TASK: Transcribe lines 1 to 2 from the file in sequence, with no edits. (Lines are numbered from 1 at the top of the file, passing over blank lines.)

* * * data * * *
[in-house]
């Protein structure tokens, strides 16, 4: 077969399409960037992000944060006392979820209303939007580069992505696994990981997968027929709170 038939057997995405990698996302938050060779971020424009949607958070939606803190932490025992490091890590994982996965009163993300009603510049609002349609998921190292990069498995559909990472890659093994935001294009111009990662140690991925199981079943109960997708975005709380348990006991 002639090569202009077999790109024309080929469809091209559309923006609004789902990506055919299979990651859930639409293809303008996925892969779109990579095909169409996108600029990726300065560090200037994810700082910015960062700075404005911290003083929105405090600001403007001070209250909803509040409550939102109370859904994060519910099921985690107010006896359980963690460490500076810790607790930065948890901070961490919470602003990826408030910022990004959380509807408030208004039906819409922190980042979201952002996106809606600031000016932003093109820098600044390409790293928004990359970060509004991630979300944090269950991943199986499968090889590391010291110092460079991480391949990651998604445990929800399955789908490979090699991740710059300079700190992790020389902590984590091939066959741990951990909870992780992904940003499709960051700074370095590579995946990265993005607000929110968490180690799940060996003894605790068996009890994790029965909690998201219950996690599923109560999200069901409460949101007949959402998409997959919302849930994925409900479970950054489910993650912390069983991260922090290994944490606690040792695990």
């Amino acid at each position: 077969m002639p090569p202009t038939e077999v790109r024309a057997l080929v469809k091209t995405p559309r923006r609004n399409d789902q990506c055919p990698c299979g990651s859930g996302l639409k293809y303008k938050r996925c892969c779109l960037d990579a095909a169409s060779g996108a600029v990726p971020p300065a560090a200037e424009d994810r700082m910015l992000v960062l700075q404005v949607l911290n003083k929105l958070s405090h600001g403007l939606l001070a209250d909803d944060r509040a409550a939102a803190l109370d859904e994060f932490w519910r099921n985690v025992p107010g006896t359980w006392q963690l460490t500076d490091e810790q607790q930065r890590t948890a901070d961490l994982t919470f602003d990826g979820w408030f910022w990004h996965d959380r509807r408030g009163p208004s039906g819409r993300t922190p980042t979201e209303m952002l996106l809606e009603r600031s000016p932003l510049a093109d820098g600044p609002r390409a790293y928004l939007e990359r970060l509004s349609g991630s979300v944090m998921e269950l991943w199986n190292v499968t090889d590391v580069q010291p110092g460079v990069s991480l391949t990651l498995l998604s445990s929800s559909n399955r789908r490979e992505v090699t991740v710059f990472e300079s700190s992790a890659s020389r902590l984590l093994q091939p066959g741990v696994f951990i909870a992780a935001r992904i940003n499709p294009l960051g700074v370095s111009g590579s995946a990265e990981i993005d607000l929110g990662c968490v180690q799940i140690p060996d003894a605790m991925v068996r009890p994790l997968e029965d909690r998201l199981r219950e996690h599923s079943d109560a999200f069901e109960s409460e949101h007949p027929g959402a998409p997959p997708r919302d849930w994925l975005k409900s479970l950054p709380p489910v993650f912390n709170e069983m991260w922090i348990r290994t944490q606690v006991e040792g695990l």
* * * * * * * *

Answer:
[in-house]
């Protein structure tokens, strides 16, 4: 077969399409960037992000944060006392979820209303939007580069992505696994990981997968027929709170 038939057997995405990698996302938050060779971020424009949607958070939606803190932490025992490091890590994982996965009163993300009603510049609002349609998921190292990069498995559909990472890659093994935001294009111009990662140690991925199981079943109960997708975005709380348990006991 002639090569202009077999790109024309080929469809091209559309923006609004789902990506055919299979990651859930639409293809303008996925892969779109990579095909169409996108600029990726300065560090200037994810700082910015960062700075404005911290003083929105405090600001403007001070209250909803509040409550939102109370859904994060519910099921985690107010006896359980963690460490500076810790607790930065948890901070961490919470602003990826408030910022990004959380509807408030208004039906819409922190980042979201952002996106809606600031000016932003093109820098600044390409790293928004990359970060509004991630979300944090269950991943199986499968090889590391010291110092460079991480391949990651998604445990929800399955789908490979090699991740710059300079700190992790020389902590984590091939066959741990951990909870992780992904940003499709960051700074370095590579995946990265993005607000929110968490180690799940060996003894605790068996009890994790029965909690998201219950996690599923109560999200069901409460949101007949959402998409997959919302849930994925409900479970950054489910993650912390069983991260922090290994944490606690040792695990």